Stropp, J., Ladle, R.J., Emilio, T., Lessa, T. & Hortal, J. (2022) Taxonomic uncertainty and the challenge of estimating global species richness. Journal of Biogeography, 49, 1654-1656. doi:10.1111/jbi.14463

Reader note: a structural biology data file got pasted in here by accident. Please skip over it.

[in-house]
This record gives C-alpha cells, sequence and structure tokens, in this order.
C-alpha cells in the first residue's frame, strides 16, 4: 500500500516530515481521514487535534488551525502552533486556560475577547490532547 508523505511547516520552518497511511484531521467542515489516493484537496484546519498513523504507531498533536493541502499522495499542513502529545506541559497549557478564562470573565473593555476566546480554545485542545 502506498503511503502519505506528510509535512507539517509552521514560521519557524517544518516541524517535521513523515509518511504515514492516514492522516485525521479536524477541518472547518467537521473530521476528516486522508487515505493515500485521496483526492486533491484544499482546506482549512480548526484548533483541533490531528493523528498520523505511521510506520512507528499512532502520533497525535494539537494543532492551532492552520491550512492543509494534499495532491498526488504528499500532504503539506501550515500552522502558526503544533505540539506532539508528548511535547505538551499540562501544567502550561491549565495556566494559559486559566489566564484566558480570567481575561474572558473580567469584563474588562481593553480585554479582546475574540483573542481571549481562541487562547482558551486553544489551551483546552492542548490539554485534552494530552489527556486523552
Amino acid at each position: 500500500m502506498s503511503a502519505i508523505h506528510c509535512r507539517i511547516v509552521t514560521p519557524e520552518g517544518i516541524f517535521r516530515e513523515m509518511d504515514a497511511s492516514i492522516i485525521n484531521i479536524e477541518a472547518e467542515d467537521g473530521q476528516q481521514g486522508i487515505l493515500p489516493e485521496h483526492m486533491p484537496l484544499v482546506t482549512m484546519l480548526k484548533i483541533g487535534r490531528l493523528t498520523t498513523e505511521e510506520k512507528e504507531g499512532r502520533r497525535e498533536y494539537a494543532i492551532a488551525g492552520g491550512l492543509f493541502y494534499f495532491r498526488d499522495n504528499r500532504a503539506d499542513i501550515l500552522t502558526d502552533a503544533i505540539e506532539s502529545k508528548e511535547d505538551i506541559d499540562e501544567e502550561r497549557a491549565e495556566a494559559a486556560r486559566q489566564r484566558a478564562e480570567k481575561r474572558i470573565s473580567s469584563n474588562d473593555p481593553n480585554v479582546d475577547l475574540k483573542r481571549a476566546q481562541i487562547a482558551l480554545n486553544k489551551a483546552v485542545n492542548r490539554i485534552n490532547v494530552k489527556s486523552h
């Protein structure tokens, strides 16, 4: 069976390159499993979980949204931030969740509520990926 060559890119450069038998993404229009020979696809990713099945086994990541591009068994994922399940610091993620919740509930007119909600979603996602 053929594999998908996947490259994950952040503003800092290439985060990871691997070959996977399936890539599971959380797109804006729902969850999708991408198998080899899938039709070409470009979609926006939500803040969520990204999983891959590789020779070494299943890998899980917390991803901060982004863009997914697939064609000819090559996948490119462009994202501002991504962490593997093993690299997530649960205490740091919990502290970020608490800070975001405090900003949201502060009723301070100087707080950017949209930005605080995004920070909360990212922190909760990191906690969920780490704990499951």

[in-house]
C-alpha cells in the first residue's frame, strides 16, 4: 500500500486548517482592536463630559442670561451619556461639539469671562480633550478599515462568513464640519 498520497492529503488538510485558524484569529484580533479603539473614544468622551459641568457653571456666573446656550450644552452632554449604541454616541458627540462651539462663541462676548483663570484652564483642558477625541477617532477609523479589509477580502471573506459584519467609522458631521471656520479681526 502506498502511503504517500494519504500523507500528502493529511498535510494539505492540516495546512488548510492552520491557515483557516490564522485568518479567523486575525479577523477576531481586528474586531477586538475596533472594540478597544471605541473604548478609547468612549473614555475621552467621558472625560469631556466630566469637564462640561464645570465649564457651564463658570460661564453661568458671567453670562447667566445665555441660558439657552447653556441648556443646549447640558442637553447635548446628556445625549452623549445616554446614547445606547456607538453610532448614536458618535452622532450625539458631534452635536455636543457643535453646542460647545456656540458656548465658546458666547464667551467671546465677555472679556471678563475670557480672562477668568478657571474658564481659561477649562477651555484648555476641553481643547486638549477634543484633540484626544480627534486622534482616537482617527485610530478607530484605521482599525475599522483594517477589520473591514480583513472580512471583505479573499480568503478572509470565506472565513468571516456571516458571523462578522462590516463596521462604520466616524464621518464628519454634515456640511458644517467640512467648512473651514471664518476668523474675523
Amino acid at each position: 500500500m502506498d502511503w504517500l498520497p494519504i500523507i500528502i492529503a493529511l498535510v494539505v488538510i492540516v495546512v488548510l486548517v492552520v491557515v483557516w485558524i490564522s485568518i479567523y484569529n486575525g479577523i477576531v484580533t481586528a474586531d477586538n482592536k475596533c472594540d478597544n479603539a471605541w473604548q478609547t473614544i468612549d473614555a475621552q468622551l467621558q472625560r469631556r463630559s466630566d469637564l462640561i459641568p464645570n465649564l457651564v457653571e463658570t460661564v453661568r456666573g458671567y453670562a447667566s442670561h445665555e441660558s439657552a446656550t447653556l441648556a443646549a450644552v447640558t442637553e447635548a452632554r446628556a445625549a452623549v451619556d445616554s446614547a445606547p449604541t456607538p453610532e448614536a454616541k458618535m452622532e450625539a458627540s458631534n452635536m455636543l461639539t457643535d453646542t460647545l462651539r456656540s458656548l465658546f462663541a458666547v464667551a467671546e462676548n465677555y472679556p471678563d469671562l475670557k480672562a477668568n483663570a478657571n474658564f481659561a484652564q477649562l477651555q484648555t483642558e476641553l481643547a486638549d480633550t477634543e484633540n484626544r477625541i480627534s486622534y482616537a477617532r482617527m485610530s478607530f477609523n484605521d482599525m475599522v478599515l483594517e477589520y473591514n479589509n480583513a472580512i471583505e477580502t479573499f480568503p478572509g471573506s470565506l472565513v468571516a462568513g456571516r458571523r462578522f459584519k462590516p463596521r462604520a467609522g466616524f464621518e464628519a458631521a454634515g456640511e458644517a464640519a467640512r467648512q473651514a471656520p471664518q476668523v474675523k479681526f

Assessments of the global number of tree species vary between 45,000 and 100,000. The disparity in the estimates triggered a scientific debate about the most appropriate method and data to identify the total number of tree species. Much progress has been made in understanding the sensitivity of estimates to different mathematical models (e.g. parametric or non-parametric estimators), and the homogeneity and completeness of taxonomic data. Surprisingly, there has been little progress in quantifying uncertainty associated with the underlying data, specifically related to changes in taxonomy and errors in species identification. Here we highlight two reasons why understanding of taxonomic uncertainty is crucial for estimating the number of known and unknown species in the world. First, taxonomy does not advance homogeneously across taxa or regions. Second, species misidentification is common across taxa and prevalent in temperate and tropical forest plots. Expeditions to remote forests are surely needed to unveil the diversity of the world’s tree flora, but uncovering the number of known and unknown tree species also requires bridging the gap between taxonomy and macroecology. In the age of advanced data mining and statistical modelling, reconstructing centuries of taxonomic discoveries may be as rewarding as new field expeditions.